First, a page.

What is Appendicitis?
Appendicitis is a medical condition in which there is an inflammation of the Appendix. The Appendix is a finger-shaped pouch that projects from the colon on the right side of our abdomen.
Patients with appendicitis experience pain in lower abdomen. The pain generally begins around the navel and progresses. The pain becomes intense as the inflammation worsens.
Appendicitis generally occurs in the age group 10-30, but can happen at other ages also.
Types of Appendicitis
The two common types of Appendicitis are:
- Acute Appendicitis – Acute Appendicitis appears suddenly and can be severe in nature. Acute appendicitis requires instant/ immediate medical attention and is actually more common than chronic appendicitis
- Chronic Appendicitis – In Chronic Appendicitis, the symptoms are mild and progressive in nature and may come and go from time to time. This type of appendicitis can be hard to diagnose and may only be detected if it turns into acute appendicitis.
Possible complications of untreated Appendicitis
An untreated appendicitis is much more dangerous as it can burst and cause a nasty bacterial spill in your gut and larger intestine which is actually quite dangerous.
But hopefully, you don’t have to wait around waiting for your appendix to rupture, especially if you know everything about the common appendicitis symptoms and most importantly the cause.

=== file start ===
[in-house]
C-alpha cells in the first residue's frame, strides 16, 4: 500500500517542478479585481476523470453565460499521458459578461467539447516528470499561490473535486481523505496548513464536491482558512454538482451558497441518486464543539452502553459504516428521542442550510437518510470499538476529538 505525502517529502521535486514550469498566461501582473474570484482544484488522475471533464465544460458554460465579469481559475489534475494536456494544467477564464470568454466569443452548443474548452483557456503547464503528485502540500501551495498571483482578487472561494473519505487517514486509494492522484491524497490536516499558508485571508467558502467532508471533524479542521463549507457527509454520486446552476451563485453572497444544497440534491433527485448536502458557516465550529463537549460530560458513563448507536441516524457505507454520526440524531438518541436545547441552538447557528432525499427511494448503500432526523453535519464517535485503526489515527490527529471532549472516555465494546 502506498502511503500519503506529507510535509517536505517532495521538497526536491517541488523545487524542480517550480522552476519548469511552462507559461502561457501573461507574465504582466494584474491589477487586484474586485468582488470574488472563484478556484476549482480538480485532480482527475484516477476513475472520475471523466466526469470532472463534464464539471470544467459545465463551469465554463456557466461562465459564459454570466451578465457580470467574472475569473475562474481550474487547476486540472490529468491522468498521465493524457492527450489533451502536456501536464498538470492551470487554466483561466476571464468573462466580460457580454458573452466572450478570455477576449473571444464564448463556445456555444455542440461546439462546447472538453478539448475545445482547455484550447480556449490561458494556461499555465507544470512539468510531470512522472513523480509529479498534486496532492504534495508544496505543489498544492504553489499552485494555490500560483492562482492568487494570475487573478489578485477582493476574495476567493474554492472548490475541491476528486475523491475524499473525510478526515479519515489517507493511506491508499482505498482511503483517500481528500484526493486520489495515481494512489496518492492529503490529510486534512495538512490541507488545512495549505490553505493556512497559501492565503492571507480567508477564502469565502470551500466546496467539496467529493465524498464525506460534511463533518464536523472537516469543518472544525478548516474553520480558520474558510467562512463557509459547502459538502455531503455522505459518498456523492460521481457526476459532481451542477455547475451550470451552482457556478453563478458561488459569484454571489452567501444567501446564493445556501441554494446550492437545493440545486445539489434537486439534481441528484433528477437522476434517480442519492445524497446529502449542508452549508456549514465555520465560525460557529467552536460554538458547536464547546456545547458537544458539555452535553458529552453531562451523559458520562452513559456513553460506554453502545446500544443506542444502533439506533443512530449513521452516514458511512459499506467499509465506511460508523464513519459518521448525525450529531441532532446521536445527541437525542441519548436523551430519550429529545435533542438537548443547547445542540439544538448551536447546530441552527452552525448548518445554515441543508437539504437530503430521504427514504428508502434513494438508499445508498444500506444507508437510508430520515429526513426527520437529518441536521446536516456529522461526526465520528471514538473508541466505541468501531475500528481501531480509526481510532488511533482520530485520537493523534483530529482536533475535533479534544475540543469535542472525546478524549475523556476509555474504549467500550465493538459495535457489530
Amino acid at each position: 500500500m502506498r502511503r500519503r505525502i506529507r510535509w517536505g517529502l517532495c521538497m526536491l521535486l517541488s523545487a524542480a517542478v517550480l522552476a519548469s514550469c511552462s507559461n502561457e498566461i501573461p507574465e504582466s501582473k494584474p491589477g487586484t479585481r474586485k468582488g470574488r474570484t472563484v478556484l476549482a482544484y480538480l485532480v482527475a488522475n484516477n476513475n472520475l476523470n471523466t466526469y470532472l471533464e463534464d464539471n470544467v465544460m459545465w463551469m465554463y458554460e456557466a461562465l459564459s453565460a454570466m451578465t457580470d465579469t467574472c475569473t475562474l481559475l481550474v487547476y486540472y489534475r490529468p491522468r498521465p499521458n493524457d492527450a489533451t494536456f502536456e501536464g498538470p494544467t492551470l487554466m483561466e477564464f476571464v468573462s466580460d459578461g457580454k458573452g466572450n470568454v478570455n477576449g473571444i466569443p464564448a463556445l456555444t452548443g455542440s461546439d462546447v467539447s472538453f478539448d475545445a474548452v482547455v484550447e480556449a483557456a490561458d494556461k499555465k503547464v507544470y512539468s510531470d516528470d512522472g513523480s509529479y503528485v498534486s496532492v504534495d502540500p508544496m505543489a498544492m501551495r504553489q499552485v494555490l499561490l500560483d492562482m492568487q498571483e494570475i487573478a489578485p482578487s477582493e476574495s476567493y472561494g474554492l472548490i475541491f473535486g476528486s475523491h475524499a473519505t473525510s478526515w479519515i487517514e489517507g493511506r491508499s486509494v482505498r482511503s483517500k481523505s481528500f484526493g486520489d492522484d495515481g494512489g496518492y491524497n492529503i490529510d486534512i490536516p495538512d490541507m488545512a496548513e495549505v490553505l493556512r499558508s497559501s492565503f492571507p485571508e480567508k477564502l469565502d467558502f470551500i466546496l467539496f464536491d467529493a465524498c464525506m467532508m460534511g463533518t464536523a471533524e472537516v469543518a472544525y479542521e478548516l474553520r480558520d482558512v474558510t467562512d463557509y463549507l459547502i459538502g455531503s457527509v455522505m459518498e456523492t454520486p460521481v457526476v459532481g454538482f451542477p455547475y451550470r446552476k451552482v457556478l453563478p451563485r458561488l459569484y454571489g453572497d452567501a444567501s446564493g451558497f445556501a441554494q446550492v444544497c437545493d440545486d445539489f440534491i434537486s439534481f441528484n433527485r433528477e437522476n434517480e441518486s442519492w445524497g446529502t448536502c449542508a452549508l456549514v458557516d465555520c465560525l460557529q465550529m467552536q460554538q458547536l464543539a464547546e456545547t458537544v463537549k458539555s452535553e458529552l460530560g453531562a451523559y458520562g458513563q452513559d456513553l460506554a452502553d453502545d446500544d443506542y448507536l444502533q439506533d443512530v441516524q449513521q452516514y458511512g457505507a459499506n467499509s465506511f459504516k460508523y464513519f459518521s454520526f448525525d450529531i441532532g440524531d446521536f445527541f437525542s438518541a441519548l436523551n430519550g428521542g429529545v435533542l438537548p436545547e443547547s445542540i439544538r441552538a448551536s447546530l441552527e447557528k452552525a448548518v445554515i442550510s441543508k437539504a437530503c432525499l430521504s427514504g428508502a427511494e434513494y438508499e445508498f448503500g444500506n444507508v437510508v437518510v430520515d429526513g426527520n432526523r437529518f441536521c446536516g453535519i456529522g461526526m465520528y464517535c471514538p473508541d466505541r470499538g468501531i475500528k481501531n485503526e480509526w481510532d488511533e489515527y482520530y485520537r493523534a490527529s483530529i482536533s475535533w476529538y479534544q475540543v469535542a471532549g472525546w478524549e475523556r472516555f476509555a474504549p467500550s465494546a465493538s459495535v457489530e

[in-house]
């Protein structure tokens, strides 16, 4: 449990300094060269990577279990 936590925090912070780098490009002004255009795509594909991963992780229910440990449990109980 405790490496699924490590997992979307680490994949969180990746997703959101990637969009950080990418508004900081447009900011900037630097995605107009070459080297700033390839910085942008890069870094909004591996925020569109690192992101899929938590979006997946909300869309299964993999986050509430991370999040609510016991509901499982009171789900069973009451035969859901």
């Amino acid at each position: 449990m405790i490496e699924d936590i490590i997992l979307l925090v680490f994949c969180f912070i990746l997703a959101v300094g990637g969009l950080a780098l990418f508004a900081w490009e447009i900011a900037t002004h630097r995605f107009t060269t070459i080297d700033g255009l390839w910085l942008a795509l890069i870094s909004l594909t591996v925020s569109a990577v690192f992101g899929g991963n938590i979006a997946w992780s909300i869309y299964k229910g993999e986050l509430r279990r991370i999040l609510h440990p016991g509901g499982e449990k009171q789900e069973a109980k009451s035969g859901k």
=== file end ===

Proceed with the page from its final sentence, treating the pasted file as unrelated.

Causes of Appendicitis
Although we are yet to determine the exact cause of appendicitis, here’s what doctors and medical practitioners have narrowed down the most probable causes leading to this condition.
Appendicitis primarily develops when a part of the appendix gets blocked or obstructed by any object inside the body. The object can be anything from-
● Intestinal worms
● Hardened stool
● Physical trauma
● Certain foreign body
● Cancer (Rare but possible)
Symptoms of Appendicitis
The most common appendicitis symptoms would include:
- Pain in the navel region (above or below)
- Pain in the lower right abdominal area
- Recurring indigestion
- Nausea (maybe accompanied by vomiting)
- Appetite loss
- Diarrhea / constipation
- Bloating or abdominal swelling
- Mild fever
Appendicitis pain starts off mild much like cramps but would eventually grow more and more intense with time. Also, the initial source of the pain keeps changing with time moving from the upper abdomen to the lower right section of your abdomen.
Diagnosis of Appendicitis
Based on your age, severity, and other variables; you doctor may suggest some non-invasive treatment methods such as- antibiotics, pain relievers, liquid diet etc.
However, in most of the appendicitis cases, a surgery is the best option for a complete cure and the surgery most commonly practiced for it is known as Appendectomy. This standard form of treatment eliminates not just the inflamed organ but probable safety hazard risks such as appendix rupture too.
The two primary invasive treatment methods thus include:
Appendectomy is an open surgery where a small incision is made to surgically remove the inflamed appendix. However, laparoscopic surgery options are becoming more and more common these days where small surgical tools are inserted along with a minute video camera to surgically remove the appendix. The recovery time for this procedure is usually fast with almost 90% success rate.